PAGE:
Why Russia’s Golden Bridges Collapse
Published: December 12, 2012 (Issue # 1739)
The first shot fired by President Vladimir Putin in his anti-corruption battle was aimed at former Defense Minister Anatoly Serdyukov. This was followed by the investigation into the large-scale embezzlement at Rosagroleasing, Rostelecom and the Federal Space Agency. What’s more, municipal officials and businesspeople were detained in St. Petersburg on charges of embezzling 3 billion rubles ($97.3 million) from funds allocated to repair the city’s heating system. The detainees were hastily transferred to Moscow by train to prevent them from using their local ties in St. Petersburg to escape arrest. If that were not enough, investigators have opened cases involving the misappropriation of state funds involving the Regional Development Ministry and the APEC summit held in Vladivostok in September.
Meanwhile, Putin signed a law last week that would have been unthinkable only a short time ago. The legislation, which goes into effect Jan. 1, requires ministers and other senior officials to declare all major expenditures, including those made by their spouses.
The Kremlin’s new catchphrase seems to be: “We will throw all the crooks in jail, including ministers!” For now, however, Serdyukov and former Agriculture Minister Yelena Skrynnik have only been called to testify as witnesses in the corruption cases that are linked to them.
On the surface, it would seem that Putin has finally become serious about cracking down on corrupt officials. After 13 years of tolerating corruption as a necessary evil that guarantees the loyalty of bureaucrats, it seems that the Kremlin has finally decided to initiate a tough anti-corruption campaign against mid-level and senior officials. Of course, only Putin himself will give final approval for the arrest or jailing of ministers or anyone else closely tied to him. But there can be no doubt that a new policy has been adopted.
The main reason for shifting the focus is the country’s growing number of serious economic problems. In recent years, economic growth has slowed and has fallen below other BRIC nations. In addition, capital flight has increased, and foreign investment has declined. The shortfall in the Pension Fund amounts to 1 trillion rubles ($32.4 billion) and is growing. According to the Audit Chamber, more than 1 trillion rubles were stolen last year from government contracts. As a result, there is a chronic shortage of funds for housing, education, health care, pensions and other key social sectors.
Putin’s declining popularity is the second reason the Kremlin initiated its anti-corruption battle. Putin has realized what the opposition had been shouting about for years — that ubiquitous corruption has halted the economy, social services, infrastructure and any hope for modernizing the country. Russia has broken international records for its excessively high cost of building roads, bridges, stadiums, hospitals, schools and street underpasses.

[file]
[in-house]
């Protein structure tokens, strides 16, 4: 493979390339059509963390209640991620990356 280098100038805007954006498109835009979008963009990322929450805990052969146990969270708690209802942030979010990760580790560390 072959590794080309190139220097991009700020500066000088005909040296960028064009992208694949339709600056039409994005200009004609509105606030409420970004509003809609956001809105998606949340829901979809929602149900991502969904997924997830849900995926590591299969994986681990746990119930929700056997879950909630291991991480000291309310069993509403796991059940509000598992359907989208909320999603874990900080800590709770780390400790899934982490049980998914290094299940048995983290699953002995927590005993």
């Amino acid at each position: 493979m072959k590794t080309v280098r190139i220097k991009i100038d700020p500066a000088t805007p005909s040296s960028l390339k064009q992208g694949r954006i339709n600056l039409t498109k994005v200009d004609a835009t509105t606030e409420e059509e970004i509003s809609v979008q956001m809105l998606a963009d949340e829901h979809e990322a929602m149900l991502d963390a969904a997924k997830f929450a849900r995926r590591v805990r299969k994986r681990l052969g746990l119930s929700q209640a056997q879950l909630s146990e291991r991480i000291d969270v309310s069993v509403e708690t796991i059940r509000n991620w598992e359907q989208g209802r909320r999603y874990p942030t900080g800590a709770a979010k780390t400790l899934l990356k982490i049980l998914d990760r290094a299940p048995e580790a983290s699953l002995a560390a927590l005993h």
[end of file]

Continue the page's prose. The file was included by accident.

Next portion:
You would think that at these prices, these structures were built of solid gold — except that they often collapse or are never even built in the first place. The final price tag is often six times higher than the initial cost estimate, with little oversight and far too few cases in which embezzlers have been tried and convicted.
Nonetheless, by focusing on high-profile corruption cases, such as those involving Serdyukov and Skrynnik, Putin may be trying to emulate China’s seemingly strong-armed methods of fighting corruption. But in reality, the Chinese have achieved only modest success in their battle, despite capital punishment against those found guilty of large-scale corruption. The Chinese experience shows that the temptation to get rich quickly all too often is more powerful than the fear of severe prison sentences or even death.
In Russia, corruption has spread to law enforcement and intelligence agencies. The system of parliamentary, public and media control over public officials has been destroyed. At the same time, Russia’s list of “untouchable officials”remains large. To be effective, the battle against corruption requires the observance of one basic rule: That no top official, including the president, is above the law.
In the end, Putin’s anti-corruption campaign doesn’t stand a chance. Mark my words: In a year from now, the recent high-profile corruption cases that everyone is talking about will fade away with few people ever serving time for their crimes. As a result, the level of corruption will only continue to grow each year.
Vladimir Ryzhkov, a State Duma deputy from 1993 to 2007, hosts a political talk show on Ekho Moskvy radio and is a co-founder of the opposition Party of People’s Freedom.